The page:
Etymology
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Callisto 
in classical mythology a nymph, mother of Arcas by Zeus, turned to a bear by Hera, from Greek kallistos, superlative of kalos "beautiful, beauteous, noble, good," and its derived noun kallos "beauty," from *kal-wo-, which is of uncertain origin, perhaps related to Sanskrit kalyana "beautiful." The usual combining form in Greek was kalli- "beautiful, fine, happy, favorable;" kalo- was a later, rarer alternative form. Also the name given 17c. to the fourth moon of Jupiter. Feminized as proper name Callista.
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kalon 
a Greek word sometimes used in English, especially in to kalon "the (morally) beautiful, the ideal good," neuter of Greek kalos "beautiful, noble, good" (see Callisto).
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calligraphy (n.)
"the art of beautiful writing, elegant penmanship," 1610s, from Greek kaligraphia, from kallos "beauty" (see Callisto) + graphein "to write" (see -graphy). Related: Calligrapher; calligraphic.
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calomel (n.)
old name for mercurous chloride, 1670s, from French calomel, supposedly (Littré) from Greek kalos "beautiful" (see Callisto) + melas "black;" but as the powder is yellowish-white this seems difficult. "It is perhaps of significance that the salt is blackened by ammonia and alkalis" [Flood].
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calliope (n.)

"harsh-sounding steam-whistle keyboard organ," 1858, named incongruously for Calliope, ninth and chief muse, presiding over eloquence and epic poetry, Latinized from Greek Kalliope, literally "beauty of voice," from kalli-, combining form of kallos "beauty" (see Callisto) + opos (genitive of *ops) "voice" (from PIE root *wekw- "to speak").

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callipygian (adj.)

"of, pertaining to, or having beautiful buttocks," 1800, Latinized from Greek kallipygos, name of a statue of Aphrodite at Syracuse, from kalli-, combining form of kallos "beauty" (see Callisto) + pygē "rump, buttocks," which Beekes calls "A slang word, completely avoided in epic poetry and higher literature (Wackernagel 1916: 225f.). It has no convincing etymology." Sir Thomas Browne (1646) refers to "Callipygæ and women largely composed behinde."

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callithumpian (adj.)
"pertaining to a noisy concert or serenade," also the name of the concert itself, 1836, U.S. colloquial, probably a fanciful construction (perhaps based on the calli- "beauty" words (see Callisto) + thump). But Wright's "English Dialect Dictionary" (1900) reports Gallithumpians as a Dorset and Devon word from 1790s for a society of radical social reformers, and also in reference to "noisy disturbers of elections and meetings" (1770s). The U.S. reference is most commonly "a band of discordant instruments" or a crowd banging on tin pots and pans, blowing horns, etc., especially on New Year's or to "serenade" a newlywed couple to show disapproval of one or the other or the match.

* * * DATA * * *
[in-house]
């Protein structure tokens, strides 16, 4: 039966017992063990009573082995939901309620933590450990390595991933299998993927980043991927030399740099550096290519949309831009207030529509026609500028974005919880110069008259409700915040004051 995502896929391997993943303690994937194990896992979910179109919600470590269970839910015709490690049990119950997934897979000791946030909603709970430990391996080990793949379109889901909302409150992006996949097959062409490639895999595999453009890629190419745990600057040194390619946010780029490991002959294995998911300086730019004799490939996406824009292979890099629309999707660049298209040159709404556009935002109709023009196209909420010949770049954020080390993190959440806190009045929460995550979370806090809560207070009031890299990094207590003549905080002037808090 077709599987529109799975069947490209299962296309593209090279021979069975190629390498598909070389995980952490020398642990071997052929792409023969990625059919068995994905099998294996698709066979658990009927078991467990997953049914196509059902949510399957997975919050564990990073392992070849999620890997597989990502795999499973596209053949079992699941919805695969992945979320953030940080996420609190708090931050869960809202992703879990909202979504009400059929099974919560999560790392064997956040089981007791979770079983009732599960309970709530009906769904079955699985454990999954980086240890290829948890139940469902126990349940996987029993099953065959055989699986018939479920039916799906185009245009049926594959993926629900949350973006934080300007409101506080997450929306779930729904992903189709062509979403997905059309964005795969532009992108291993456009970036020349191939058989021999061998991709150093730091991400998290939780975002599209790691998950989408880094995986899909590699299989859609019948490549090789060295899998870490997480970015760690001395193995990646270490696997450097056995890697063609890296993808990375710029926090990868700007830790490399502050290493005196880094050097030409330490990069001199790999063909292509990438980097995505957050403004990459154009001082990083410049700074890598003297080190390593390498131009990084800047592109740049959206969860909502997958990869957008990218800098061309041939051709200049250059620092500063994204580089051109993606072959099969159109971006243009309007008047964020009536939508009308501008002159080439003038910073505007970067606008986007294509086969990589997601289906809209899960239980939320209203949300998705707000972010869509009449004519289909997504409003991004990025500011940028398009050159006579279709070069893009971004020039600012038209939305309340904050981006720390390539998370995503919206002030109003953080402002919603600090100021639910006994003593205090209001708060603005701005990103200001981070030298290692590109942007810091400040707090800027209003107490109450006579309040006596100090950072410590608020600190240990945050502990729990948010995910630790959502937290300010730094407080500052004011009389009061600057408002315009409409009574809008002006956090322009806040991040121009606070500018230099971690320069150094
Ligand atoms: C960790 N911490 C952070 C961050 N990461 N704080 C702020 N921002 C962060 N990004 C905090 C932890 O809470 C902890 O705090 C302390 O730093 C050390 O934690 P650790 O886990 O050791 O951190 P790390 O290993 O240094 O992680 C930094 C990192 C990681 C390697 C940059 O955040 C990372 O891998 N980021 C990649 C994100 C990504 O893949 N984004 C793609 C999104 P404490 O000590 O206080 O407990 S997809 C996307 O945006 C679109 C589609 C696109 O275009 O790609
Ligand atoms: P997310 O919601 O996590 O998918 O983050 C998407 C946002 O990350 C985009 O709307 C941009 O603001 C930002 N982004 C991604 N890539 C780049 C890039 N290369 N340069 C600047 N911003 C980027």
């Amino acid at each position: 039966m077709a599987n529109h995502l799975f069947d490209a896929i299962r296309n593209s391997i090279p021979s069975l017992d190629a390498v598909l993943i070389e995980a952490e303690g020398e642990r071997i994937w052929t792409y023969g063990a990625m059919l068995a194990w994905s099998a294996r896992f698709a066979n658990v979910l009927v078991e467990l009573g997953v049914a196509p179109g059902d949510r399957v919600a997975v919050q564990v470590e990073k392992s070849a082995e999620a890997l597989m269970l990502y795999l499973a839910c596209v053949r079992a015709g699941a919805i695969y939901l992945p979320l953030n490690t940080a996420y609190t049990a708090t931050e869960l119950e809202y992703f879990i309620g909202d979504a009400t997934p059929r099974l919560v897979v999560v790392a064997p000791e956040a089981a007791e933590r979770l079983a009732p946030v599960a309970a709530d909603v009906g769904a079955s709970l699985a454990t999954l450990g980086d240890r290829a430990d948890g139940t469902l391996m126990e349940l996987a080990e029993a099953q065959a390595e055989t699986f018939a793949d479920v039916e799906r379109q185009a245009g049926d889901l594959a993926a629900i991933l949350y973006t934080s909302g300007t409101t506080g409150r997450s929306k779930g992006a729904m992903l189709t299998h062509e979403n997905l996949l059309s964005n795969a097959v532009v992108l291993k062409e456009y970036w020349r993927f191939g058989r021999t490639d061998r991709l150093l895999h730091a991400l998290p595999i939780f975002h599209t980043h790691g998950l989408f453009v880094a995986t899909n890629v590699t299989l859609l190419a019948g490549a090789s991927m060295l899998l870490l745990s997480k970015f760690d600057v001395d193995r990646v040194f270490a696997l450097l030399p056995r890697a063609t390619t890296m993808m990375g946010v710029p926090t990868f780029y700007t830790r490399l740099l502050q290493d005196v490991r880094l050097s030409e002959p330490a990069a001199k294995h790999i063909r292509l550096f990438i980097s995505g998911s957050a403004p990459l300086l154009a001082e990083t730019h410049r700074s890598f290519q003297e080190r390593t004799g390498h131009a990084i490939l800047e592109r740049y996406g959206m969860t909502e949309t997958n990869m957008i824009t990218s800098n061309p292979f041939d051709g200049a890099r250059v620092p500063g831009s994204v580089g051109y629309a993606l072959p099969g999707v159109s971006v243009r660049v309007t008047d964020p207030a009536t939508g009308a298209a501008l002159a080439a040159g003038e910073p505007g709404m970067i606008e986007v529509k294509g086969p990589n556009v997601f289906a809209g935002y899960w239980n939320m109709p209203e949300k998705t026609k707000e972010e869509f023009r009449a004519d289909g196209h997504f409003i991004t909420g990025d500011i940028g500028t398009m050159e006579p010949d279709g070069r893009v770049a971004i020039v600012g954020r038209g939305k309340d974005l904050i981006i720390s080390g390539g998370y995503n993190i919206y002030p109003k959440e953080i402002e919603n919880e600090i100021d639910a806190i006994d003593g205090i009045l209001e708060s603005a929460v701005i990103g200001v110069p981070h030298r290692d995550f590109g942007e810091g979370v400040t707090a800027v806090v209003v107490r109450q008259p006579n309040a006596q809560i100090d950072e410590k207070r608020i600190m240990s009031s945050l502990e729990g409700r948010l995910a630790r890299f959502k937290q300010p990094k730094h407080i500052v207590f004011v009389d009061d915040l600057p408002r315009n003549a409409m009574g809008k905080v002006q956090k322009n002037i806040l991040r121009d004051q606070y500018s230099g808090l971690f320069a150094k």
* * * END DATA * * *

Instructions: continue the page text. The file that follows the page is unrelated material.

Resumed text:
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kaleidoscope (n.)

"optical instrument creating and exhibiting, by reflection, a variety of beautiful colors and symmetrical forms," 1817, literally "observer of beautiful forms," coined by its inventor, Scottish scientist David Brewster (1781-1868), from Greek kalos "beautiful, beauteous" (see Callisto) + eidos "shape" (see -oid) + -scope, on model of telescope, etc. They sold by the thousands in the few years after their invention, but Brewster failed to secure a patent.

Figurative meaning "constantly changing pattern" is first attested 1819 in Lord Byron, whose publisher had sent him one of the toys. As a verb, from 1891. A kaleidophone (1827) was invented by English inventor Charles Wheatstone (1802-1875) to make sound waves visible.

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calisthenics (n.)

also callisthenics, kind of light gymnastics, 1842, (the adjective calisthenic/callisthenic, of exercises, was in use by 1837), formed on model of French callisthenie, from Latinized combining form of Greek kallos "beauty" (see Callisto) + sthenos "strength, power, ability, might" (perhaps from PIE root *segh- "to have, hold," on the notion of "steadfastness, toughness") + -ics.

"Of this at least I am certain, that none but a born romp and hoyden, or a girl accustomed [to] those new-fangled pulleyhauley exercises, the Calisthenics, is fitted for the boisterous evolutions of a sea-voyage." [Thomas Hood, "The Schoolmistress Abroad," New Monthly Magazine, 1842]

Originally, gymnastic exercises suitable for girls and meant to develop the figure and promote graceful movement. OED describes the word as "chiefly a term of young ladies' boarding-schools." A place for doing it was a calisthenium (1853). The proper Greek, if there was such a word in Greek, would have been *kallistheneia.

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